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Japan to build fleet of navigation satellites

Posted: April 4, 2013

The Japanese government has ordered three navigation satellites from Mitsubishi Electric Corp., expanding the country's program to augment GPS navigation signals for users in the Asia-Pacific region.

Artist's concept of Japan's first quasi-zenith satellite in orbit. Credit: JAXA
Japan's Cabinet Office announced the expansion of the Quasi-Zenith Satellite System on March 29, approving a $526 million contract with Mitsubishi Electric for the construction of three satellites for launch before the end of 2017.

Two of the spacecraft will be placed in inclined orbits, and one satellite will operate in geostationary orbit over the equator.

The Cabinet Office, which is chaired by the Japanese prime minister, approved another contract with a special-purpose company led by NEC Corp. to operate QZSS for 15 years. The contract, valued at more than $1.2 billion, also covers the design, verification and maintenance of the QZSS ground system.

The three new satellites will join Japan's first quasi-zenith satellite, nicknamed Michibiki, launched in September 2010, forming a four-satellite constellation.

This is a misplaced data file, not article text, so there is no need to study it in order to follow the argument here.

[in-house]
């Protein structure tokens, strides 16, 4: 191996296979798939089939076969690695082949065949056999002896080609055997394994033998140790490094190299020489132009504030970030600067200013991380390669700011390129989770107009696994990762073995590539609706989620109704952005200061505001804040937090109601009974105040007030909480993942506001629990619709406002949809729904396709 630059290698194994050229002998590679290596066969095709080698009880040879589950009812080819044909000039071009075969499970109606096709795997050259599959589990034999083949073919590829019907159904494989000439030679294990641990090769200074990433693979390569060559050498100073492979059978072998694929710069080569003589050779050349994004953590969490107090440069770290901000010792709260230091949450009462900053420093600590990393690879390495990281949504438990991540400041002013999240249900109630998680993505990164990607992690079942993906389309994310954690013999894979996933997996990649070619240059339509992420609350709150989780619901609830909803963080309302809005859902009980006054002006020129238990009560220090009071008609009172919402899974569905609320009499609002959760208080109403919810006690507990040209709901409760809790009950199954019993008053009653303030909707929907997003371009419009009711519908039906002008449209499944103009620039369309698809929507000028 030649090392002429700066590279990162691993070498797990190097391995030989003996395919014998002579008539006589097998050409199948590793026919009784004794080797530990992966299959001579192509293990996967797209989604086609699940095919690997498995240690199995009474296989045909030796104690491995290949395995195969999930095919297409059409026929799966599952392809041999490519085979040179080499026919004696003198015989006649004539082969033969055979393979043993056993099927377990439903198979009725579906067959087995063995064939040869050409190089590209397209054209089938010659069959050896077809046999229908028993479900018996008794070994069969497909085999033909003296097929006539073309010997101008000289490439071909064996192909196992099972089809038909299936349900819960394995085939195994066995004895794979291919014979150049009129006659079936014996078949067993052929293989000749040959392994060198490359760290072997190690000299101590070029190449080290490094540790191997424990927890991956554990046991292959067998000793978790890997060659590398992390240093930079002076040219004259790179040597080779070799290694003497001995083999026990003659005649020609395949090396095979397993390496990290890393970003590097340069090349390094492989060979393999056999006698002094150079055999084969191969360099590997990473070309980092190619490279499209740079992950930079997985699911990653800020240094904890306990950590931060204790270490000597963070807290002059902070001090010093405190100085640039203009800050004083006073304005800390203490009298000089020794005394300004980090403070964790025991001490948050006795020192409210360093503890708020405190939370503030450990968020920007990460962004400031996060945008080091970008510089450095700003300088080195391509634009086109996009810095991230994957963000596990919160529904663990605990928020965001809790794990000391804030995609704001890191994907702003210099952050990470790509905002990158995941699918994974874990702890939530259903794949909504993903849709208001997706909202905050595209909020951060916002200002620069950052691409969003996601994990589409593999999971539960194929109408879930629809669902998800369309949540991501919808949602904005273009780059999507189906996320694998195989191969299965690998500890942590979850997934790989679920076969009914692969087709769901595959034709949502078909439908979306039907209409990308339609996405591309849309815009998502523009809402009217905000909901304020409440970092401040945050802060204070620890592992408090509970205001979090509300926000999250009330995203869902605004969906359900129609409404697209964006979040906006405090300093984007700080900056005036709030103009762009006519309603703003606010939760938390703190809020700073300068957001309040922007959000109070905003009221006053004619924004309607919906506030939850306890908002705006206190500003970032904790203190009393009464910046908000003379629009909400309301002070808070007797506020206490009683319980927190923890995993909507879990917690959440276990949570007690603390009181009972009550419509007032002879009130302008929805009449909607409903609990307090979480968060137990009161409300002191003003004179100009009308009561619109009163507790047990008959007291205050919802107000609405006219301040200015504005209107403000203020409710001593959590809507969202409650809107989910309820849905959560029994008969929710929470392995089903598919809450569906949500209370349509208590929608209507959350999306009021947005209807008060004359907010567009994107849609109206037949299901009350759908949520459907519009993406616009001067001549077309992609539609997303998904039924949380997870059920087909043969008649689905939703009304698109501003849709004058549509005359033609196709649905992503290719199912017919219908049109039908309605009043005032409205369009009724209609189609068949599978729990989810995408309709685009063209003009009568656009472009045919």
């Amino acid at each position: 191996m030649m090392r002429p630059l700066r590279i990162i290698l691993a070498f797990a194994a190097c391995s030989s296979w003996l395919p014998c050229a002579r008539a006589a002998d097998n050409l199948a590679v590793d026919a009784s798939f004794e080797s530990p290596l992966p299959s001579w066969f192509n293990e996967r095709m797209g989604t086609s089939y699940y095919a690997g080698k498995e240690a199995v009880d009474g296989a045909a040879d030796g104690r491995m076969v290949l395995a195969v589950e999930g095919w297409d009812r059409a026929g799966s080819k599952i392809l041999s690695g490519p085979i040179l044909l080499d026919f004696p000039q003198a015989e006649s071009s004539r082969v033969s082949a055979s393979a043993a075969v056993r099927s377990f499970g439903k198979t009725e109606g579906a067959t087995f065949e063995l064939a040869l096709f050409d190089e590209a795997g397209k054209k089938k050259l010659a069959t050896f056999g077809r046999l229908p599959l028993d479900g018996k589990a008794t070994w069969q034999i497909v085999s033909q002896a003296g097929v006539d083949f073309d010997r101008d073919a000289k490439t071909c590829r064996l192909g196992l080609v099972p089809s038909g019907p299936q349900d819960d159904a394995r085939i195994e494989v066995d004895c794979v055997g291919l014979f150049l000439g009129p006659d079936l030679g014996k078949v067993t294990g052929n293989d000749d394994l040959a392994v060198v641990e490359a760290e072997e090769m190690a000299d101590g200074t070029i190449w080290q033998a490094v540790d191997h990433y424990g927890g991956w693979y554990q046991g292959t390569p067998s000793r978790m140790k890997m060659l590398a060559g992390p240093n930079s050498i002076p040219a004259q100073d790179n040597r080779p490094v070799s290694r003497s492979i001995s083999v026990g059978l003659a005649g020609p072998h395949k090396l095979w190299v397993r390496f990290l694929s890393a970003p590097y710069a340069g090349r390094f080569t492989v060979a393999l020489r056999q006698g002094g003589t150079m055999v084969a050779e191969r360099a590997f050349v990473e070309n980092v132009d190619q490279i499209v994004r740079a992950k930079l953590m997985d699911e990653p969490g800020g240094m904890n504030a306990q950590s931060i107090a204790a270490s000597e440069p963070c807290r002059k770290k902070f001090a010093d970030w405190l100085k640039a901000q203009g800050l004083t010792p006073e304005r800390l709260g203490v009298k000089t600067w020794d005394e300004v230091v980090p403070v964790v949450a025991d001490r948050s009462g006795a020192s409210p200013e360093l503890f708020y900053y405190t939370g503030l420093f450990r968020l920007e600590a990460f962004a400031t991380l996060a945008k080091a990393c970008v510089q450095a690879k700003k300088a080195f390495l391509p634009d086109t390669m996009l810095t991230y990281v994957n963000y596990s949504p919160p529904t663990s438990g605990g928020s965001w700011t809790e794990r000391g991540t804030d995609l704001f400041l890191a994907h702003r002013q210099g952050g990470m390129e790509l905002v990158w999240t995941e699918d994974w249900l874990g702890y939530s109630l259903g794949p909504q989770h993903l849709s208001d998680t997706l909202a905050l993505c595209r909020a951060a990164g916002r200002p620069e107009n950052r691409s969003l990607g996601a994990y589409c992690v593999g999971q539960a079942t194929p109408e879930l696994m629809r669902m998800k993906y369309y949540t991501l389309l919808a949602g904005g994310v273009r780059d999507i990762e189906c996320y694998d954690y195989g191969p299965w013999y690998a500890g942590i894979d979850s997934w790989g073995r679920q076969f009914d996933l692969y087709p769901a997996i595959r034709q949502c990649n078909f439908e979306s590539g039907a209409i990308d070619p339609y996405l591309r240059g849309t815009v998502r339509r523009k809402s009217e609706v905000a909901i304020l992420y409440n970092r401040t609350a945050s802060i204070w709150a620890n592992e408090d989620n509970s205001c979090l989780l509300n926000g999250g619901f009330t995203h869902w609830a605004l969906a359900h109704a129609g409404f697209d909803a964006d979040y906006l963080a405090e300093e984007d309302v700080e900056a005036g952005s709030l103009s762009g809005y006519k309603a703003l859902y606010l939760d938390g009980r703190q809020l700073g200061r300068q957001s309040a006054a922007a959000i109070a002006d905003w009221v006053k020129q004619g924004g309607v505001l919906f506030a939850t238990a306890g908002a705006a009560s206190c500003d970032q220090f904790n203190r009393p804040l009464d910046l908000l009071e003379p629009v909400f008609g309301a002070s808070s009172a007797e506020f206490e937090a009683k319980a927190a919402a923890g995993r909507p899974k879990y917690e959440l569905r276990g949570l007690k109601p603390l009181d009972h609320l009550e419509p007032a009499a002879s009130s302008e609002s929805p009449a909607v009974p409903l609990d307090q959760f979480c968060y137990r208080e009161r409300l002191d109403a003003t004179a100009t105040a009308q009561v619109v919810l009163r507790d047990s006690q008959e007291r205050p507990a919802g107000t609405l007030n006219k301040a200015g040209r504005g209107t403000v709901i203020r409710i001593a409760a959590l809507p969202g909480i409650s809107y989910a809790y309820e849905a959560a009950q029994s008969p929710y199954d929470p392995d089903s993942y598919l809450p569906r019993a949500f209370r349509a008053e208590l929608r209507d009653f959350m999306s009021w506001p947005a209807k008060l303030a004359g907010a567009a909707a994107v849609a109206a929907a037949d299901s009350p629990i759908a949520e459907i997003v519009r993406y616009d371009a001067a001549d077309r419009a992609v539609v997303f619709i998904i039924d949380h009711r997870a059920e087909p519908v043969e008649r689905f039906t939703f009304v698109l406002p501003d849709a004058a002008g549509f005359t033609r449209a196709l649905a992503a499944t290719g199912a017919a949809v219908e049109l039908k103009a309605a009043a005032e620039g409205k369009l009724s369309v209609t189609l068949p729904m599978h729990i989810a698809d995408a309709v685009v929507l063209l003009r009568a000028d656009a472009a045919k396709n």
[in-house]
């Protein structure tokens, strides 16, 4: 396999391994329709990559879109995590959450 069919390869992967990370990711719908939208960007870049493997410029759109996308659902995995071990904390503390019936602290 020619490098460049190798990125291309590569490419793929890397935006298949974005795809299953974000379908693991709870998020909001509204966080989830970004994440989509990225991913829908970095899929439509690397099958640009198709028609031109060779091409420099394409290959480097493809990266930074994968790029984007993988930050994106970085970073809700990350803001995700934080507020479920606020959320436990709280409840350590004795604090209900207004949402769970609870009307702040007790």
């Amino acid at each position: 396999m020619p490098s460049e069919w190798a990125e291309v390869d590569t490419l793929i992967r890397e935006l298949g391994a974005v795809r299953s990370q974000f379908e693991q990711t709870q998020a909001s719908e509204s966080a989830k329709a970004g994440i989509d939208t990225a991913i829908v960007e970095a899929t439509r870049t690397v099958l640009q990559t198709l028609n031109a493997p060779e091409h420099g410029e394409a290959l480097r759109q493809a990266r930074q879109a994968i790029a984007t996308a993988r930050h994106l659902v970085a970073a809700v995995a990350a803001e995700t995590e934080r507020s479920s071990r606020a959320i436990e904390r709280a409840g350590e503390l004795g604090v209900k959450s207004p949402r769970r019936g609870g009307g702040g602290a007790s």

Michibiki means "guiding" or "showing the way" in Japanese.

Like the Michibiki satellite already in orbit, each Japanese navigation craft will broadcast six L-band navigation signals.

According to the Japanese government's Office of National Space Policy, the country's complementary navigation system will boost the availability of satellite-based positioning data. GPS signals are only available about 90 percent of the time in Japan, but satellite navigation will be possible 99.8 percent of the time with the QZSS satellites, Japanese officials said in a presentation to the United Nations Office for Outer Space Affairs.

Artist's concept of the QZSS constellation. Credit: JAXA
The four-satellite system will add to the number of navigation satellites high in the sky at a given time, broadcasting position signals to more users in urban areas where high-rise buildings restrict visibility of satellites low on the horizon.

For the same reason, users in mountainous areas will also benefit from the QZSS satellites.

Japanese officials say the QZSS satellites will also foster better accuracy.

Experiments with the first QZSS spacecraft now in orbit show positioning availability nearly doubled in central Tokyo at certain times, and position errors were reduced by a factor of three, according to the Japanese Cabinet Office.

Japan ultimately plans to deploy seven QZSS satellites in the next decade, but the first four platforms will be operational in 2018.

India is following a similar strategy to use small fleets of satellites to augment navigation services provided by the U.S. Air Force Global Positioning System. India's first regional navigation satellite is scheduled to launch this summer.